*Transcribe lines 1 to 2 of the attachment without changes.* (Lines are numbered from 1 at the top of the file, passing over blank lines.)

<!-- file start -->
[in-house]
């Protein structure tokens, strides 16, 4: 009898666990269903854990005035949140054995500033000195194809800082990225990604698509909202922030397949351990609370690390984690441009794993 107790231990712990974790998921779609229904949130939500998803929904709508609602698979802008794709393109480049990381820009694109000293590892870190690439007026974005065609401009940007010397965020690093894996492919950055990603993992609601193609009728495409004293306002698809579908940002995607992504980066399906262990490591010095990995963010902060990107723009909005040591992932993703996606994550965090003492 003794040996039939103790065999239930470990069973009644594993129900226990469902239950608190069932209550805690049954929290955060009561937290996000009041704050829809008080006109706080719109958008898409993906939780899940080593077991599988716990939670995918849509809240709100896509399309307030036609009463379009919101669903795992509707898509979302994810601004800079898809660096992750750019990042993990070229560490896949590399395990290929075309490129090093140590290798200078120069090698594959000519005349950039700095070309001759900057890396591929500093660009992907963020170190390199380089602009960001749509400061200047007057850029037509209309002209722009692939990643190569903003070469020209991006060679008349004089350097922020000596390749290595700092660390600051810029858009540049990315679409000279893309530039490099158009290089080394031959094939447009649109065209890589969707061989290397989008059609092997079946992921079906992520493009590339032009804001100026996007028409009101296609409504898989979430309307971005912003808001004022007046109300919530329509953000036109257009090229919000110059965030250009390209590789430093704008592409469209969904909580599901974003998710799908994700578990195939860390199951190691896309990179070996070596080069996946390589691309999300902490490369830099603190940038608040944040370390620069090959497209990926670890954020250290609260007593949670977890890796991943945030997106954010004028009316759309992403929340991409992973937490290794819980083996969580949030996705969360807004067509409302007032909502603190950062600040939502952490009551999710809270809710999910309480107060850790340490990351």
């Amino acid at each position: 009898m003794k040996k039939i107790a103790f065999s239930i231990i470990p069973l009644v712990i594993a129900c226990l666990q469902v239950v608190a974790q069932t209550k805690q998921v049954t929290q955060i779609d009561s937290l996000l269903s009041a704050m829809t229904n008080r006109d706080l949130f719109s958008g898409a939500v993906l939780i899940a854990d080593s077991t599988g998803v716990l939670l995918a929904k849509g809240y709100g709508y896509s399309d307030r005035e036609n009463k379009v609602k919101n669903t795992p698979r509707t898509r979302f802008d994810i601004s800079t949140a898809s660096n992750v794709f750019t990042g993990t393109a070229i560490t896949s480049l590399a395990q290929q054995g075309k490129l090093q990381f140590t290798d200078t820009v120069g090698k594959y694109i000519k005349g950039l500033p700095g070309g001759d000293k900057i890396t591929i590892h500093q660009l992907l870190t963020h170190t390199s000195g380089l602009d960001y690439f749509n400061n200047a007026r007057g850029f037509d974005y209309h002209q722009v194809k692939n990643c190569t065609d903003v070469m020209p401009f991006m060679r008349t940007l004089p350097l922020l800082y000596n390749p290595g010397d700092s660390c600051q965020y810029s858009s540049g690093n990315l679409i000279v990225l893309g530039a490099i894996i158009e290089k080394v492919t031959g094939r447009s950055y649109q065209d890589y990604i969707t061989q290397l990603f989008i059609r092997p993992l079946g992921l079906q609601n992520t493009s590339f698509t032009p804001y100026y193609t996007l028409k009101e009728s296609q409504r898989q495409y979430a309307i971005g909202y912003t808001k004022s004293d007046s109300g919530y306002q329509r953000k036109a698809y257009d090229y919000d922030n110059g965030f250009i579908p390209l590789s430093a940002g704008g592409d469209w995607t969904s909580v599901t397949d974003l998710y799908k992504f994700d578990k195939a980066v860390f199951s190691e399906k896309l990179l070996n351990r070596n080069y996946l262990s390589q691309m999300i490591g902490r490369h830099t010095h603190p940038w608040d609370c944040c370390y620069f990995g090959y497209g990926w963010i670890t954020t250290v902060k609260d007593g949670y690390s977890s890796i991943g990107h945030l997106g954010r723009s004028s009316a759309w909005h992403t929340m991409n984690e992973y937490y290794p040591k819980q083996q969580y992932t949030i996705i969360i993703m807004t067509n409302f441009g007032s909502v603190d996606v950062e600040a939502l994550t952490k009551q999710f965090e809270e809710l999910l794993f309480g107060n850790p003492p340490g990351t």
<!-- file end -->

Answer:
[in-house]
């Protein structure tokens, strides 16, 4: 009898666990269903854990005035949140054995500033000195194809800082990225990604698509909202922030397949351990609370690390984690441009794993 107790231990712990974790998921779609229904949130939500998803929904709508609602698979802008794709393109480049990381820009694109000293590892870190690439007026974005065609401009940007010397965020690093894996492919950055990603993992609601193609009728495409004293306002698809579908940002995607992504980066399906262990490591010095990995963010902060990107723009909005040591992932993703996606994550965090003492 003794040996039939103790065999239930470990069973009644594993129900226990469902239950608190069932209550805690049954929290955060009561937290996000009041704050829809008080006109706080719109958008898409993906939780899940080593077991599988716990939670995918849509809240709100896509399309307030036609009463379009919101669903795992509707898509979302994810601004800079898809660096992750750019990042993990070229560490896949590399395990290929075309490129090093140590290798200078120069090698594959000519005349950039700095070309001759900057890396591929500093660009992907963020170190390199380089602009960001749509400061200047007057850029037509209309002209722009692939990643190569903003070469020209991006060679008349004089350097922020000596390749290595700092660390600051810029858009540049990315679409000279893309530039490099158009290089080394031959094939447009649109065209890589969707061989290397989008059609092997079946992921079906992520493009590339032009804001100026996007028409009101296609409504898989979430309307971005912003808001004022007046109300919530329509953000036109257009090229919000110059965030250009390209590789430093704008592409469209969904909580599901974003998710799908994700578990195939860390199951190691896309990179070996070596080069996946390589691309999300902490490369830099603190940038608040944040370390620069090959497209990926670890954020250290609260007593949670977890890796991943945030997106954010004028009316759309992403929340991409992973937490290794819980083996969580949030996705969360807004067509409302007032909502603190950062600040939502952490009551999710809270809710999910309480107060850790340490990351």